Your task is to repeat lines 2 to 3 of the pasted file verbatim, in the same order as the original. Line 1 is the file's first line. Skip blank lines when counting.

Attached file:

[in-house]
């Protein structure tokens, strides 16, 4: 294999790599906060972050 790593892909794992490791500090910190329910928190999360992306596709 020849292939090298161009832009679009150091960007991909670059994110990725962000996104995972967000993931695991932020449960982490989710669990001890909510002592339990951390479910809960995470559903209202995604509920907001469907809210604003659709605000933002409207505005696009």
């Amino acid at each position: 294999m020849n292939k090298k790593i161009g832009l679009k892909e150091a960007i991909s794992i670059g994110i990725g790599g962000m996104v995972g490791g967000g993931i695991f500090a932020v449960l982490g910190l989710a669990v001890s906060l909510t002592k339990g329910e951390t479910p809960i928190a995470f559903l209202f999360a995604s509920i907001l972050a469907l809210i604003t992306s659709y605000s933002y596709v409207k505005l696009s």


């Protein structure tokens, strides 16, 4: 294999790599906060972050 790593892909794992490791500090910190329910928190999360992306596709 020849292939090298161009832009679009150091960007991909670059994110990725962000996104995972967000993931695991932020449960982490989710669990001890909510002592339990951390479910809960995470559903209202995604509920907001469907809210604003659709605000933002409207505005696009």
């Amino acid at each position: 294999m020849n292939k090298k790593i161009g832009l679009k892909e150091a960007i991909s794992i670059g994110i990725g790599g962000m996104v995972g490791g967000g993931i695991f500090a932020v449960l982490g910190l989710a669990v001890s906060l909510t002592k339990g329910e951390t479910p809960i928190a995470f559903l209202f999360a995604s509920i907001l972050a469907l809210i604003t992306s659709y605000s933002y596709v409207k505005l696009s």